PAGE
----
Speakers: Zoe Donaldson, Univ. of Colorade, Boulder; Hope Klug, Univ. of Tennessee, Chattanooga; Jennifer Verdolin, author

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From Biomass Waste to Performance-Advantaged Polymers: Efficient Routes to Lignin Valorization - Livestream - 02/17/2021 03:00 PM
UC Berkeley

Speaker: Thomas Epps III, University of Delaware

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Energy and Resources Group Colloquium - Livestream - 02/17/2021 04:00 PM
Energy and Resources Group

Speaker: Diana Hernandez

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Full-Spectrum Science Online: Countdown to Mars - 02/17/2021 04:00 PM

Mars is an unforgiving target for spacecraft. Less than half of all missions to the Red Planet have been successful - though all of NASA's rover missions there, including Pathfinder/Sojourner, Spirit, Opportunity, and Curiosity, have overwhelmingly succeeded. Next up, NASA deploys Perseverance, a rover specifically tasked with looking for past life on Mars in an ancient crater lake called Jazero. We'll examine past missions and look ahead to the landing and roving of Perseverance.

Speaker: Ron Hipschman, ExplOratorium

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SETI Talks: Strange and Intriguing Exoplanets - Livestream - 02/17/2021 07:00 PM
SETI Institute

Astronomers estimate 400 billion planets orbiting stars in our galaxy, so the Milky Way is full of exoplanets. In the past two decades, researchers have discovered thousands, most of them with NASA’s Kepler Space Telescope and now its successor, the NASA Transiting Exoplanet Survey Satellite (TESS).

Some of them are rocky, some are gaseous, and some are very, very odd. But there's one thing each of these strange new worlds has in common: All have advanced scientific understanding of our place in the cosmos.

We invited two renowned astronomers who have dedicated their careers to studying exoplanets to share their lists of the top weird exoplanets. Andrew Vanderburg is an assistant professor of astronomy at the University of Wisconsin-Madison. His research has led to the recent discovery of a Jupiter-sized exoplanet around a White Dwarf star. Andrew will describe this incredible discovery and its consequences for the search for life beyond Earth. Jessie Christiansen, an astrophysicist with the NASA Exoplanet Science Institute at Caltech, works on NASA’s TESS to find the nearest planetary systems to Earth.

Senior Planetary Astronomer Franck Marchis will moderate the conversation. It will be an opportunity to discuss the potential these space oddities have to teach us about the diversity of life we might find in our galaxy one day.

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How Galaxies are Influenced by the Largest Structures in the Universe - Livestream - 02/17/2021 07:30 PM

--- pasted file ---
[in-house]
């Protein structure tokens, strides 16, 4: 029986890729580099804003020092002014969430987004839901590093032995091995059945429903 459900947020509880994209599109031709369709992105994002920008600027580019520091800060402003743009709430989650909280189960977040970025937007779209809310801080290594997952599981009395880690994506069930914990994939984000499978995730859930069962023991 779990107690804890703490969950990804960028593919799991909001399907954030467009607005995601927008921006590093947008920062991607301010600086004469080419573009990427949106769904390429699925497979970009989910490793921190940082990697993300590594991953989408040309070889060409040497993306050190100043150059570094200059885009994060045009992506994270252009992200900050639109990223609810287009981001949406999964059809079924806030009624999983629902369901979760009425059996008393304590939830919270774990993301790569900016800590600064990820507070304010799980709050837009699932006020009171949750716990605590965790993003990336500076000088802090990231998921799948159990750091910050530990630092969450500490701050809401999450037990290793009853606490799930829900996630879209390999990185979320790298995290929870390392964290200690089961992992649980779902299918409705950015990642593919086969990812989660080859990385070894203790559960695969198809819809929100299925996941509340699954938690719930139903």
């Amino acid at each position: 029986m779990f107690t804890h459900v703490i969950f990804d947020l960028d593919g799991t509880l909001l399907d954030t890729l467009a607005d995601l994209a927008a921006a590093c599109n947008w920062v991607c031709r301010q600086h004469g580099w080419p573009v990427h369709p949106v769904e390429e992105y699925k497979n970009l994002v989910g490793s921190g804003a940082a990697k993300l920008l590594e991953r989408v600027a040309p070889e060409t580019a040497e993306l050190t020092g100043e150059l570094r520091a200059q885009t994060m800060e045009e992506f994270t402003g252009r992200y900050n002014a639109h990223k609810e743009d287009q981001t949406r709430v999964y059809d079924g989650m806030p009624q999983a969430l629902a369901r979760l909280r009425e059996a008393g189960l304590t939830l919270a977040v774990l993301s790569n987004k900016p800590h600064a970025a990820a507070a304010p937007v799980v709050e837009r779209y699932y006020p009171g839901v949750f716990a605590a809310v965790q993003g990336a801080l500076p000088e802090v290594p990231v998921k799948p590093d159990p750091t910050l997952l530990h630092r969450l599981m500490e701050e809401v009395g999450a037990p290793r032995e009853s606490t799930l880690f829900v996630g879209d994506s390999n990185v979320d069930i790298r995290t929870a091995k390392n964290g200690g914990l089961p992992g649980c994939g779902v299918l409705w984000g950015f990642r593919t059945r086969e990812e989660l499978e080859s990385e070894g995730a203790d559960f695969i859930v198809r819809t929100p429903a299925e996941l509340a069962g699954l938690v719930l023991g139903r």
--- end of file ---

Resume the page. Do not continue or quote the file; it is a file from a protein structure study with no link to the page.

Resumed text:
San Francisco Amateur Astronomers

When viewed at the largest scales, the distribution of galaxies in the Universe resembles a complex, tangled web: an interconnected network of filaments of galaxies that surround vast, empty voids. Simulations and theory have established that filaments - the largest, most densely populated structures in the Universe - have formed in the billions of years after the Big Bang, and serve as conduits for transporting gas into galaxies, which they then turn into stars.

Thanks to advances in telescope instrumentation the current generation of galaxy surveys is finally able to observe the night sky in sufficient detail to accurately map the Cosmic Web for the first time, and begin to understand the role it plays in influencing the evolutionary fate of galaxies. In this talk, Dr. Alpaslan will review advances in mapping out the filamentary network of the Universe using data from the Galaxy And Mass Assembly (GAMA) survey, as well as discuss some recent advances in understanding how the galaxies that live in dense filament differ from those that exist alone in isolated voids.

Speaker: Mehmet Alpaslan, NASA Ames

Thursday, 02/18/2021

Should We Fear AI? - Livestream - 02/18/2021 11:00 AM
Computer History Museum

No current technology inspires such wild fears and hopes as artificial intelligence. Will AI steal my job? Drones hunt me down based on my social media profiles? Or, will my personal robot wake me with tea before carrying me to a steaming bath - then pick up the kids' socks and help me brainstorm the ending to my novel?

Such extreme feelings aren't new. Smarter machines have been putting people out of work since the printing press. Yet automation has also freed most of us from tilling the land and computers turned doctoral-level math into routine calculation, and the dishwashers we take for granted would have been fairy tales to our ancestors. But, as smart machines master ever more human-seeming skills they approach a final frontier, the uncanny promise of a powerful helper - or rival - explored in science fiction for a century.

What can we learn from the history of automation and AI? Are we even afraid of the right things? What actions can we take as technologists, as consumers, as students, and as citizens to realize our hopes and mitigate our fears? What are the key levers to make sure increased productivity benefits all? That algorithms uplift rather than oppress? How can we keep our fundamental liberties in a world of ever-smarter, more capable, and watchful machines?

In a virtual town hall format, a panel of top experts and innovators from tech companies, research institutes, and NGOs will explore these questions and others from our audience and our community.

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Panel: Cindy Cohn, Electronic Frontier Foundation; James Manyika, McKinsey Global Institute; Tim O'Reilly, O'Reilly Media; Kate Darling, MIT Media Lab; Sridhar Ramaswamy, Neeva

Perseverance Rover Lands on Mars - Livestream - 02/18/2021 11:15 AM
NASA Science

Live streaming of the landing of the Persevarance Rover on Mars.

Watch on YouTube.

SETI Live: Mars 2020 - The Perseverance Rover Landing! - 02/18/2021 11:15 AM
SETI Institute